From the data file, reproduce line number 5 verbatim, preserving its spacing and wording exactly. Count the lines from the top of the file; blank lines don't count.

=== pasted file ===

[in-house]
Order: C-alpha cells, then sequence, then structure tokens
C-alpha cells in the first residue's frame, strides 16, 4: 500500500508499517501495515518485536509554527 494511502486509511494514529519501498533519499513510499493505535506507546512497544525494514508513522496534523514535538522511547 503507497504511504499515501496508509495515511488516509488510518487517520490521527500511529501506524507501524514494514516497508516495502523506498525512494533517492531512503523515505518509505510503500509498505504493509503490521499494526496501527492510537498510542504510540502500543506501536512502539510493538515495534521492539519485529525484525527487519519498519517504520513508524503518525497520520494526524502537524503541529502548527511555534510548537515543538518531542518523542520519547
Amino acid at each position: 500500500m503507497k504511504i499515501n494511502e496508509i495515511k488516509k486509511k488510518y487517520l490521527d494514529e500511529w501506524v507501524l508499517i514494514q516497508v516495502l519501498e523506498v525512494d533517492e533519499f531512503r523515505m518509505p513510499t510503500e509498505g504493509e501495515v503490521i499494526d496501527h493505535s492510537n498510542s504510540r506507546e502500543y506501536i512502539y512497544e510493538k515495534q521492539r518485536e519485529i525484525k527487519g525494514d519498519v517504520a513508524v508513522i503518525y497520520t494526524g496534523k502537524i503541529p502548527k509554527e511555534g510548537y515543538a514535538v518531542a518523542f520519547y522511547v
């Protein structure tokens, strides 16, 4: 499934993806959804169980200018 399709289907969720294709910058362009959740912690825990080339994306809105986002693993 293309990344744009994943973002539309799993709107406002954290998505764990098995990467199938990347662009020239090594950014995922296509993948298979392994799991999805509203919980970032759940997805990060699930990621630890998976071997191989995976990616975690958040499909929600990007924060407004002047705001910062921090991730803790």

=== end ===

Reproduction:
């Protein structure tokens, strides 16, 4: 499934993806959804169980200018 399709289907969720294709910058362009959740912690825990080339994306809105986002693993 293309990344744009994943973002539309799993709107406002954290998505764990098995990467199938990347662009020239090594950014995922296509993948298979392994799991999805509203919980970032759940997805990060699930990621630890998976071997191989995976990616975690958040499909929600990007924060407004002047705001910062921090991730803790």